Today Friday, the front page of the English Wikipedia has been fast
Another page (I monitor http://www.wikipedia.com/wiki/Sweden
) was slow
for one period of 30 minutes (09:30-10:00 am GMT) and another period
of two hours (11:40-13:50 GMT). Some other URLs on the international
Wikipedias were also affected at the same time. This might be due to
maintenance or work being done on the scripts.
Subtract 7 hours from GMT to get the server's local time zone
(PDT = GMT -0700).
Apart from these two limited intervals, every URL that I monitor have
been fast all day, including the recent changes pages.
I'm very happy with this, and hope Brion and Jimmy (and who else?)
will soon get the talk namespace links back without hurting
performance. (But hey, never make big fixes five minutes before you
leave for the weekend! Better just leave it as is if you have to go.)
And now for some more relaxed Friday reading, actually related to
performance problems. (The following analysis might be politically
slanted. Don't take it too seriously.) The Swedish parliament
elections are coming up in September, so the political parties are
starting up their campaigns. The problem is there are no big issues
to fight about. The four non-socialist parties have unusually boring
candidates (Dukakis style), and everybody expects the current
social-democratic government to win. The single issue that seems to
be coming up is the national sick leave insurance, which is paid by
tax money, and far over budget. This is linked to the fact that
"burn-out" is now an accepted medical diagnosis for which you are
allowed to take a long sick leave on the tax payers' expense. You
would expect such welfare excesses to be on the social democrat
agenda, and that non-socialists would urge for tax cuts and a balanced
budget. However, the current s-d govt has been doing a great job
balancing the budget, and they will now have to deal with cutting back
this overgenerous sick leave compensation without hurting their
voters' feelings. Tough job. The Christian-democratic party's
candidate has already hurt a lot of feelings by claiming that "some"
of those receiving compensation are "cheating the system". That might
be true, but accusing "some" (who? me?) is obviously not the way to
attract voters. This issue now has media attention and some
interesting example cases are reported.
Like this one: Attorneys in Swedish district courts have been
right-sized in the past years, as part of balancing the budget. This
means that as soon as one gets sick, the rest get too much to do,
leading to stress and burn-out, which leads to more sick leaves.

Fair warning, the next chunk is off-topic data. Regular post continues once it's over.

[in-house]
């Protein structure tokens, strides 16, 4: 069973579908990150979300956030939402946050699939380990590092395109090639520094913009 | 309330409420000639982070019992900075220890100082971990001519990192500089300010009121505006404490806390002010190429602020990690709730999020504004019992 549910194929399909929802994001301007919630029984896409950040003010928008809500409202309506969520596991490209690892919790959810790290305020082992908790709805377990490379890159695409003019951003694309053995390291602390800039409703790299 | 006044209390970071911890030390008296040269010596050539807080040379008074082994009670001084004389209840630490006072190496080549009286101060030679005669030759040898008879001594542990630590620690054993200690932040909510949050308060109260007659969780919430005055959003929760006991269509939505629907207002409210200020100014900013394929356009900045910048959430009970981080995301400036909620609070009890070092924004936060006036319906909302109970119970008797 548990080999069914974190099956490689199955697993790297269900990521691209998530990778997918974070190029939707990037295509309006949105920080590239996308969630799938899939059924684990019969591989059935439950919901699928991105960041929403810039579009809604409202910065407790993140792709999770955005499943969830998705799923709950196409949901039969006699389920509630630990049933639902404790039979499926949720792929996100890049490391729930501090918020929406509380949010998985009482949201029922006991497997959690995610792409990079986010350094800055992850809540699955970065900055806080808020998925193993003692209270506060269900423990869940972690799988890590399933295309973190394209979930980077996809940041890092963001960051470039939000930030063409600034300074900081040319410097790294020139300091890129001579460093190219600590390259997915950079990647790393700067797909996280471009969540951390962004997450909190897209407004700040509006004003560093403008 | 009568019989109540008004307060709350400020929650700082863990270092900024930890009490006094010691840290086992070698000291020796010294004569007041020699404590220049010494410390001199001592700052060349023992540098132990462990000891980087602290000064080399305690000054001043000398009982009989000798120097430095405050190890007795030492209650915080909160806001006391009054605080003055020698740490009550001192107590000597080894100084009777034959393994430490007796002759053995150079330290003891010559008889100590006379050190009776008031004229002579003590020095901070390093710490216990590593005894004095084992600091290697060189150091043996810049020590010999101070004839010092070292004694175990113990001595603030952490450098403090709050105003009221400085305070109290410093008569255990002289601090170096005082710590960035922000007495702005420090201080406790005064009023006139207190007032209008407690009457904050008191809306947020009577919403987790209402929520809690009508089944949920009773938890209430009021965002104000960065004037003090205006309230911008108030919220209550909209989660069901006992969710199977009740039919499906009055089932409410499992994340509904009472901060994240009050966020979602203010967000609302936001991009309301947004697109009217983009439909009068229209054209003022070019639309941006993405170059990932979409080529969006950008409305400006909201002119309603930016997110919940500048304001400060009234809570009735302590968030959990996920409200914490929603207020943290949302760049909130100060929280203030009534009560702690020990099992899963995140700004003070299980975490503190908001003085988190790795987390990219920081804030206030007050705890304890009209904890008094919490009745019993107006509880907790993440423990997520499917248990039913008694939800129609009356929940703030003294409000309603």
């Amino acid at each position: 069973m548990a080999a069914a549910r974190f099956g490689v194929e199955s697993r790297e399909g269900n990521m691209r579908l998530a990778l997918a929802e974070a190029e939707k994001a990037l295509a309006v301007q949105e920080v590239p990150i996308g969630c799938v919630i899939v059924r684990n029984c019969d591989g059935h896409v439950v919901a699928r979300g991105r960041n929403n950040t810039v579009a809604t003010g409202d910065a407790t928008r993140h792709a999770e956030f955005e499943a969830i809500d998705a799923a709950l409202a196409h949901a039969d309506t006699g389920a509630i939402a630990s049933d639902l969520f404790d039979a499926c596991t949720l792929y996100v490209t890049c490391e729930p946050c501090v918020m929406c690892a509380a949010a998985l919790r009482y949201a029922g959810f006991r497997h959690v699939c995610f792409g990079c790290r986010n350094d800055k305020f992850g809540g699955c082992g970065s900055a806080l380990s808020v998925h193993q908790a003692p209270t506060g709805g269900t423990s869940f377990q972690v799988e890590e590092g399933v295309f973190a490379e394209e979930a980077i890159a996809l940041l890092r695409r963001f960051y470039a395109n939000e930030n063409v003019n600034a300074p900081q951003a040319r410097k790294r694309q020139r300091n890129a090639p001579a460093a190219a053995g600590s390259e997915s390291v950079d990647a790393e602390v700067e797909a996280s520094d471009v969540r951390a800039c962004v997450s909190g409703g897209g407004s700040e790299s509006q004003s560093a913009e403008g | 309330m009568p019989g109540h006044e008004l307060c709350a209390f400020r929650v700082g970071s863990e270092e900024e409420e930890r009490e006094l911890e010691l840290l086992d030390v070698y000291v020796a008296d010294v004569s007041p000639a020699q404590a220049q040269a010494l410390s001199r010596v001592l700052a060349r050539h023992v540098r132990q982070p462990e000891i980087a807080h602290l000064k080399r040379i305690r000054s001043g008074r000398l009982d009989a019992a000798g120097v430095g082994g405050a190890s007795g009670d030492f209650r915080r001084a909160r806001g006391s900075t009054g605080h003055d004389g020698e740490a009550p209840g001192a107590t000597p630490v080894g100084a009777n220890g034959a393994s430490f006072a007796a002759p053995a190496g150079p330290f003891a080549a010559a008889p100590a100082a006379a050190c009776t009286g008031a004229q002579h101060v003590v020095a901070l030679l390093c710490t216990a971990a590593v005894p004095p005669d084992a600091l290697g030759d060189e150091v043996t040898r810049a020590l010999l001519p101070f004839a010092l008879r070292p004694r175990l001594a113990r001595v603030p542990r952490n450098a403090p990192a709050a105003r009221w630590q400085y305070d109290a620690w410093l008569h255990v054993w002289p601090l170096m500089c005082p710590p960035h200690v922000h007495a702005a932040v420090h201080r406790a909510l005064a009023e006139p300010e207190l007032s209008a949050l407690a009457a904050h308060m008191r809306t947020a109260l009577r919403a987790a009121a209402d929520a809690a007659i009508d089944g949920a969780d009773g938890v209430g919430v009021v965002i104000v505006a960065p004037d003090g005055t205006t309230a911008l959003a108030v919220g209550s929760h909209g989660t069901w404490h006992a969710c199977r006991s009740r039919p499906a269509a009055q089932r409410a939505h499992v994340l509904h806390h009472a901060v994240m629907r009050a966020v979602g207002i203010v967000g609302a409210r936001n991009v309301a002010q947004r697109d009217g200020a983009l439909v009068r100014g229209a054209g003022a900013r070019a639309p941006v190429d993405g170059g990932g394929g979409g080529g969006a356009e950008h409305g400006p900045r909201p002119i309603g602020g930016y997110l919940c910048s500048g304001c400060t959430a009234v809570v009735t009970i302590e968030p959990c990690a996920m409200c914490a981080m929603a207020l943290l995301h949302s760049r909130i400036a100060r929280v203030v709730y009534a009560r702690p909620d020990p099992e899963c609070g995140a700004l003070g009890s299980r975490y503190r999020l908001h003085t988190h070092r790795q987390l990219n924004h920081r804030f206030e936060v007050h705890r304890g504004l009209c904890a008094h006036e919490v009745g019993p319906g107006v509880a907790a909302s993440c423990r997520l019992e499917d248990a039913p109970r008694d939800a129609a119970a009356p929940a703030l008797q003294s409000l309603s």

Think of the court cases as HTTP requests arriving to Wikipedia.
There are some processes/attorneys there to handle the cases, but for
some reason one process gets blocked and cannot work. This leaves
more work for the remaining workers, but they are probably waiting for
the first process to get finished and unlock the resources (database
records?) that it is using. If processes are allowed to go to sleep
waiting for each other, the work will pile up. It will never end.
So, what is the solution? Throwing more attorneys at the problem?
Maybe, but more likely the work processes should be redesigned and
simplified. That allows the available attorneys to finish up a case
and take on the next one. Some of their tasks are more important than
others, but the performance or throughput of the system depends on
cutting away or redesigning the most time-consuming tasks. The high
degree of sick-leave is an indicator of system design flaws (albeit an
one), and thus not altogether bad.
In the same way, a high "load average" (as reported by the "uptime"
"top" commands) is one indicator that the Wikipedia system is flawed.
The load average in a UNIX system is the number of processes that are
ready to run, waiting for the CPU to become available. Unfortunately,
most of them are just waiting to see if their wanted resource has
become available. If this is not the case (e.g. database record still
locked), they will go back to the end of the line, waiting again. Do
you remember those bread shop waiting lines in Soviet Russia?
Training new attorneys is in itself a time-consuming task, which
should be avoided if possible. Instead of paying sick leave (for how
long?) to the already trained attorneys, a "cure" for "burn-out"
should be found that can bring them back to work, thus relieving the
overload from their colleagues and saving tax payers' money at the
I have no idea how a "cure" for burn-out can be found, but I think it
is a necessary political trick, and thus will happen. It will not
hurt voters' feelings, and it is my guess that the people who can
achieve this will work for the winners of the election.
This might be the weakest analogy in history, but I think we should
treat the Wikipedia processes with the same dignity and respect that
the Swedish voters would expect. After all, they're supposed to work
for us. The processes feel self-fulfillment when they can finish
their job on time, and get distressed when they get locked up. Any
uncalled for delay will only result in more work piling up. That is a
flaw in the system design that has to be fixed, and we cannot go
around claiming that "some" of the workers are trying to cheat the
system. That will only lead to us losing their confidence.
Lars Aronsson (lars(a)aronsson.se)
Teknikringen 1e, SE-583 30 Linuxköping, Sweden
http://aronsson.se/ http://elektrosmog.nu/ http://susning.nu/